Patients with higher age at presentation as well as higher age of onset had more impaired cognition which was not in congruence with previous studies result. The high variation in age of presentation and age of onset in comparison to the sample size may have resulted in such results.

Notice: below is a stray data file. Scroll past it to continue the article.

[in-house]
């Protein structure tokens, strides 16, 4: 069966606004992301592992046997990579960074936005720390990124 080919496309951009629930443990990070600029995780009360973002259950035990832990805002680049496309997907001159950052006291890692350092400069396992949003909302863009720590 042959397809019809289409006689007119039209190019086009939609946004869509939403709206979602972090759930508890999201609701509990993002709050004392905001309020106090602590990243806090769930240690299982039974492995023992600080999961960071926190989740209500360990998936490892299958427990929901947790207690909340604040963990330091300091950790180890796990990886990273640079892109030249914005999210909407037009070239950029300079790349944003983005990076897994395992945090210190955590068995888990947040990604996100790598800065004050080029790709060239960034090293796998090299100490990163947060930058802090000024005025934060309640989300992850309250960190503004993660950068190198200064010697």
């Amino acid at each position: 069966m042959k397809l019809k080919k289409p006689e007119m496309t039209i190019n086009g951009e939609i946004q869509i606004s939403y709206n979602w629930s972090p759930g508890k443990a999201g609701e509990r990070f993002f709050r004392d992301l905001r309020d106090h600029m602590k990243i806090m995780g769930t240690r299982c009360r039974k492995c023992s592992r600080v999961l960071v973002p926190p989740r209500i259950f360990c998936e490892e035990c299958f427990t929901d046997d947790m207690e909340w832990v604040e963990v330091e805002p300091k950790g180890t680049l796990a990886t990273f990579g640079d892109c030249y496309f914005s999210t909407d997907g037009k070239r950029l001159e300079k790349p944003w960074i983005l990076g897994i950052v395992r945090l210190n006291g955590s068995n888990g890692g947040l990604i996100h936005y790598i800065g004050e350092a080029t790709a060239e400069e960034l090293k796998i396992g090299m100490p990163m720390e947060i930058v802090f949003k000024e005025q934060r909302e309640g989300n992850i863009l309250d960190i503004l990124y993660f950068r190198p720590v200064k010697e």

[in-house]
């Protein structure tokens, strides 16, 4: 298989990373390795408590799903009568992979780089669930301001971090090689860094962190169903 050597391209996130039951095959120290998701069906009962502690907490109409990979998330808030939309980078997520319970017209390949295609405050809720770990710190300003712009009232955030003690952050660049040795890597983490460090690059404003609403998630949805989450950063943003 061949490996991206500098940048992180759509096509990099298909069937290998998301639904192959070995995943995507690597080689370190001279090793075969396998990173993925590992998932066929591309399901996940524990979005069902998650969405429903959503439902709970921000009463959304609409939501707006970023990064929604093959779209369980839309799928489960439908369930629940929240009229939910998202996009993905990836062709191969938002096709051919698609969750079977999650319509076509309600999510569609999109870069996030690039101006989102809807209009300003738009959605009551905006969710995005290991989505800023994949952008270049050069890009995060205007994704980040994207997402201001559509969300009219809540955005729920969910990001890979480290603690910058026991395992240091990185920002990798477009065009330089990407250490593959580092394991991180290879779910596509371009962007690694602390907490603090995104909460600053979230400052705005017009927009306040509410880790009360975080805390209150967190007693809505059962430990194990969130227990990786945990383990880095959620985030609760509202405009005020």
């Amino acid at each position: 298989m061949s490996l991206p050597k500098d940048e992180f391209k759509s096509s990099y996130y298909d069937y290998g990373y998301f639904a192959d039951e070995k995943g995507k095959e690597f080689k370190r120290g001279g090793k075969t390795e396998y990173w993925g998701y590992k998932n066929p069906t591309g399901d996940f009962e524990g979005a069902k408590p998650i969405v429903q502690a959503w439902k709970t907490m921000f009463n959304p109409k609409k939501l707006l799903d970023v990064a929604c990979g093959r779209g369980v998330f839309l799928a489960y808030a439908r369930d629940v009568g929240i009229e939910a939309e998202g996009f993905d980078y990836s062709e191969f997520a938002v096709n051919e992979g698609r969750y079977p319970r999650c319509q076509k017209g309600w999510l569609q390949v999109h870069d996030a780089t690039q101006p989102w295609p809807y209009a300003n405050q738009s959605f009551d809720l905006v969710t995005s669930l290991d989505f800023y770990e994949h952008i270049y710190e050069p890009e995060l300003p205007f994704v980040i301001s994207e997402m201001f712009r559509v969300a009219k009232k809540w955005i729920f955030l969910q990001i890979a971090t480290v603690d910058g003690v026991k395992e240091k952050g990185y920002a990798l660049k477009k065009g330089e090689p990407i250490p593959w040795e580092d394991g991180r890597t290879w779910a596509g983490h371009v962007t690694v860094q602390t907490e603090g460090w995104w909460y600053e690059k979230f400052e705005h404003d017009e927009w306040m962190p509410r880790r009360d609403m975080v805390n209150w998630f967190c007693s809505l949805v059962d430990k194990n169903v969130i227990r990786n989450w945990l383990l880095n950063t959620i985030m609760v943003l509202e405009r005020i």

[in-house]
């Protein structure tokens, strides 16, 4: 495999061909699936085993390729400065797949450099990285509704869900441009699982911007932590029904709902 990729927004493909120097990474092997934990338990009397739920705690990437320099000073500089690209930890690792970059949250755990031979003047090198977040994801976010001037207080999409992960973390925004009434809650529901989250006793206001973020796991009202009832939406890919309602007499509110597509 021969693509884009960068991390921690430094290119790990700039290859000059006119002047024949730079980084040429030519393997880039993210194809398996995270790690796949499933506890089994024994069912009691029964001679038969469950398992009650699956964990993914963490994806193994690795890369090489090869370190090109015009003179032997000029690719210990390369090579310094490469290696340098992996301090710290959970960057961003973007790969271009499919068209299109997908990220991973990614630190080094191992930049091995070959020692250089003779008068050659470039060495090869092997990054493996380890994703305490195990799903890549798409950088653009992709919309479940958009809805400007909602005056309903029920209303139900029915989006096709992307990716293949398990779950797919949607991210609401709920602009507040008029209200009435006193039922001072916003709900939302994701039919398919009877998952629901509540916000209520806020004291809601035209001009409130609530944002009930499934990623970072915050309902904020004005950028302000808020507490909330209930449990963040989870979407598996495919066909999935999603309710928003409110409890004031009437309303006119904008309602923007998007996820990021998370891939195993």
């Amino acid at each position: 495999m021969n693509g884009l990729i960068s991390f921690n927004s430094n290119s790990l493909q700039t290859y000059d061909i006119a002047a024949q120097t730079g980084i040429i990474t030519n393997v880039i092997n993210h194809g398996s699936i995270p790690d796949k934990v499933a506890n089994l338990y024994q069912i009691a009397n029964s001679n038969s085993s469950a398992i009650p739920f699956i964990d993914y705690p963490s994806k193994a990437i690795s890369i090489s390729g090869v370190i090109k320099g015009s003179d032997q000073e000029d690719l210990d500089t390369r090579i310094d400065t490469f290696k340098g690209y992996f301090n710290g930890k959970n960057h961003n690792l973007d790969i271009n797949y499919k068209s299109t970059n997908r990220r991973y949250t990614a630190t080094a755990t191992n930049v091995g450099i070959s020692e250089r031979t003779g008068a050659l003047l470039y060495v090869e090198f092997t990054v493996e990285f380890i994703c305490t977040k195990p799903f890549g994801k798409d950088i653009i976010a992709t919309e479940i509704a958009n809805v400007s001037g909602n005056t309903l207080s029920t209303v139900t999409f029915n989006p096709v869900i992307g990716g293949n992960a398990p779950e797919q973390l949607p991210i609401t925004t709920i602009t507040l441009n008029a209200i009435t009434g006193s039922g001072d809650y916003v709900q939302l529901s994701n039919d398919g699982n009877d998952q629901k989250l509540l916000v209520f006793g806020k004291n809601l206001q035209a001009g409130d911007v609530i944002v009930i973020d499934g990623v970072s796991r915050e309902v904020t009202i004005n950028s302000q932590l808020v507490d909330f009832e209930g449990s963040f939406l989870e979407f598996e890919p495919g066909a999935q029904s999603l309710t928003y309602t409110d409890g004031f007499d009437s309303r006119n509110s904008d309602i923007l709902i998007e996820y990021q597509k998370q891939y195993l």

In our study, cognitive impairment did not show any significant correlation with the type of therapy i.e. drug naïve patient vs patients on monotherapy vs those on polytherapy (P > 0.05). Majority of our patients were on either valproate or levetiracetam. A few patients in our study were taking carbamazepine, phenytoin and phenobarbitone prior to coming to us. Only one patient of our study was taking topiramate. Sstudies revealed valproate can both positively and negatively influence the cognition. Levetiracetam use has consistently shown either neutral or a positive effect on cognition. Cognitive dysfunction with use of topiramate has been unequivocally proven. Hence, the effect of drugs can be variable and our study population was vastly inhomogeneous in terms of treatment patients were taking. In fact it has been postulated that the AEDs may actually have a beneficial effect on cognition by following mechanisms—first, by reducing the clinical as well as electrographic seizure activity; second, by modulation of neurotransmitters, for instance, phenytoin antagonizes glutamate induced excitotoxicity and carbamazepine increases the levels of acetylcholine; third, by inhibition of Ca2+-mediated cellular functions (protein phosphorylation and neurotransmitter release) and Ca2+-dependent depolarization as seen with phenytoin and levetiracetam; fourth, by acting as free radicle scavengers and lastly due to their psychotrophic effect.